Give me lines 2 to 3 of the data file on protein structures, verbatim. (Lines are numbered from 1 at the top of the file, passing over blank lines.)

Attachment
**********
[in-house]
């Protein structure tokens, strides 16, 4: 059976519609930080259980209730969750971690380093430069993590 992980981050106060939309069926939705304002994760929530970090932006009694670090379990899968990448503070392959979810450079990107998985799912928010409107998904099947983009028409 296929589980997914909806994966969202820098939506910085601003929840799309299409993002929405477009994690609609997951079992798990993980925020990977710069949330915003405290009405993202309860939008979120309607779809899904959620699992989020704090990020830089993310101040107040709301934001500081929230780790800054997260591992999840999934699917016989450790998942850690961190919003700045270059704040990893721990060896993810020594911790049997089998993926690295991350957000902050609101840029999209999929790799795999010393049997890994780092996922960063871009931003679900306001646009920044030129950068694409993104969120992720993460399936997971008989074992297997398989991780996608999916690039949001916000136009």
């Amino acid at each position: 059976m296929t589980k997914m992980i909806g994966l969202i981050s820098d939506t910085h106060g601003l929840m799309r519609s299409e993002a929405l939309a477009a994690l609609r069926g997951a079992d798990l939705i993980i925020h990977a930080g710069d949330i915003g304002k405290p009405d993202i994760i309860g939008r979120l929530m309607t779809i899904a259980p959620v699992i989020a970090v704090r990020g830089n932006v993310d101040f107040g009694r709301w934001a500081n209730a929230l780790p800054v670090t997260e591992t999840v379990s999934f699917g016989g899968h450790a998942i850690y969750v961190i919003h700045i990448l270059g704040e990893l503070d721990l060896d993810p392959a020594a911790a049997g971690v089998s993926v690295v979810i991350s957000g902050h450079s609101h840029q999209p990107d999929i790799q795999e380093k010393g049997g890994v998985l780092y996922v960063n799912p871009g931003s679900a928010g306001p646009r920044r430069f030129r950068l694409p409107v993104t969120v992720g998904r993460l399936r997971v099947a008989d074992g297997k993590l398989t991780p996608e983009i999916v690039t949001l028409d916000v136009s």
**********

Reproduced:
């Protein structure tokens, strides 16, 4: 059976519609930080259980209730969750971690380093430069993590 992980981050106060939309069926939705304002994760929530970090932006009694670090379990899968990448503070392959979810450079990107998985799912928010409107998904099947983009028409 296929589980997914909806994966969202820098939506910085601003929840799309299409993002929405477009994690609609997951079992798990993980925020990977710069949330915003405290009405993202309860939008979120309607779809899904959620699992989020704090990020830089993310101040107040709301934001500081929230780790800054997260591992999840999934699917016989450790998942850690961190919003700045270059704040990893721990060896993810020594911790049997089998993926690295991350957000902050609101840029999209999929790799795999010393049997890994780092996922960063871009931003679900306001646009920044030129950068694409993104969120992720993460399936997971008989074992297997398989991780996608999916690039949001916000136009």
């Amino acid at each position: 059976m296929t589980k997914m992980i909806g994966l969202i981050s820098d939506t910085h106060g601003l929840m799309r519609s299409e993002a929405l939309a477009a994690l609609r069926g997951a079992d798990l939705i993980i925020h990977a930080g710069d949330i915003g304002k405290p009405d993202i994760i309860g939008r979120l929530m309607t779809i899904a259980p959620v699992i989020a970090v704090r990020g830089n932006v993310d101040f107040g009694r709301w934001a500081n209730a929230l780790p800054v670090t997260e591992t999840v379990s999934f699917g016989g899968h450790a998942i850690y969750v961190i919003h700045i990448l270059g704040e990893l503070d721990l060896d993810p392959a020594a911790a049997g971690v089998s993926v690295v979810i991350s957000g902050h450079s609101h840029q999209p990107d999929i790799q795999e380093k010393g049997g890994v998985l780092y996922v960063n799912p871009g931003s679900a928010g306001p646009r920044r430069f030129r950068l694409p409107v993104t969120v992720g998904r993460l399936r997971v099947a008989d074992g297997k993590l398989t991780p996608e983009i999916v690039t949001l028409d916000v136009s």